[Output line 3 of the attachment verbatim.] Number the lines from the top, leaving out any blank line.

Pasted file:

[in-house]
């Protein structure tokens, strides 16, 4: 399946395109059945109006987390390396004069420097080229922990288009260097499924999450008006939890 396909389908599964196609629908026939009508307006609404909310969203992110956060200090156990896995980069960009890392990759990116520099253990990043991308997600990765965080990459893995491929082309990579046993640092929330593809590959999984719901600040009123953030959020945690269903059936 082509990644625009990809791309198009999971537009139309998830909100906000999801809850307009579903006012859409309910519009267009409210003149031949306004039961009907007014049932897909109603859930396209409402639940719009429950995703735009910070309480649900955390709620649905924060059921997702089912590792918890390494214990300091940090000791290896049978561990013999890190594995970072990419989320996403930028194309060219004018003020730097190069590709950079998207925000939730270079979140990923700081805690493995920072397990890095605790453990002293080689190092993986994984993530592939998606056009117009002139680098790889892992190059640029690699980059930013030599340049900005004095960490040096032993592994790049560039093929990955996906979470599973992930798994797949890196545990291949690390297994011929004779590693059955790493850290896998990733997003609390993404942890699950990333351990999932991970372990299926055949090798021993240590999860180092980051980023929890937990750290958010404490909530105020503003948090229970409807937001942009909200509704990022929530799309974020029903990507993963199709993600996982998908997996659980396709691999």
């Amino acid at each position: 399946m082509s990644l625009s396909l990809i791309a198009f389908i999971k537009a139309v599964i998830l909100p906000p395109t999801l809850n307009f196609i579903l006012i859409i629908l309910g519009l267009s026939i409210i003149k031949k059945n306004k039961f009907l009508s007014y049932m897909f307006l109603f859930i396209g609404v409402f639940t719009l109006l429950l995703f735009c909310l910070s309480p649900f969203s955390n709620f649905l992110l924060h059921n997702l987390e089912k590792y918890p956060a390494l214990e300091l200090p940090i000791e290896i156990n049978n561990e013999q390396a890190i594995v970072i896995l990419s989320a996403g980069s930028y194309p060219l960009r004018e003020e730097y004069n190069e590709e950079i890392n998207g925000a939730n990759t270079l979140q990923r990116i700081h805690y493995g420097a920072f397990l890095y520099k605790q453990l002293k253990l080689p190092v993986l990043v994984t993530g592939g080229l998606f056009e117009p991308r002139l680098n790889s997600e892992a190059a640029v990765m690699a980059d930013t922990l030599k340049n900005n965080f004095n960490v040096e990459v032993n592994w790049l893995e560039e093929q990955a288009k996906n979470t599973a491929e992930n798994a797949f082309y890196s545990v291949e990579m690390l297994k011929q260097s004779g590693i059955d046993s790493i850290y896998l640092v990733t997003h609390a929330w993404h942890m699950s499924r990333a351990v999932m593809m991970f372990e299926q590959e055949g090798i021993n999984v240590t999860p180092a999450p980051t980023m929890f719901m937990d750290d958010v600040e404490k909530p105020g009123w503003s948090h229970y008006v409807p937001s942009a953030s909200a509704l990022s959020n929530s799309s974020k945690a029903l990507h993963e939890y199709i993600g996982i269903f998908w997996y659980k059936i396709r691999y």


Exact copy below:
């Amino acid at each position: 399946m082509s990644l625009s396909l990809i791309a198009f389908i999971k537009a139309v599964i998830l909100p906000p395109t999801l809850n307009f196609i579903l006012i859409i629908l309910g519009l267009s026939i409210i003149k031949k059945n306004k039961f009907l009508s007014y049932m897909f307006l109603f859930i396209g609404v409402f639940t719009l109006l429950l995703f735009c909310l910070s309480p649900f969203s955390n709620f649905l992110l924060h059921n997702l987390e089912k590792y918890p956060a390494l214990e300091l200090p940090i000791e290896i156990n049978n561990e013999q390396a890190i594995v970072i896995l990419s989320a996403g980069s930028y194309p060219l960009r004018e003020e730097y004069n190069e590709e950079i890392n998207g925000a939730n990759t270079l979140q990923r990116i700081h805690y493995g420097a920072f397990l890095y520099k605790q453990l002293k253990l080689p190092v993986l990043v994984t993530g592939g080229l998606f056009e117009p991308r002139l680098n790889s997600e892992a190059a640029v990765m690699a980059d930013t922990l030599k340049n900005n965080f004095n960490v040096e990459v032993n592994w790049l893995e560039e093929q990955a288009k996906n979470t599973a491929e992930n798994a797949f082309y890196s545990v291949e990579m690390l297994k011929q260097s004779g590693i059955d046993s790493i850290y896998l640092v990733t997003h609390a929330w993404h942890m699950s499924r990333a351990v999932m593809m991970f372990e299926q590959e055949g090798i021993n999984v240590t999860p180092a999450p980051t980023m929890f719901m937990d750290d958010v600040e404490k909530p105020g009123w503003s948090h229970y008006v409807p937001s942009a953030s909200a509704l990022s959020n929530s799309s974020k945690a029903l990507h993963e939890y199709i993600g996982i269903f998908w997996y659980k059936i396709r691999y």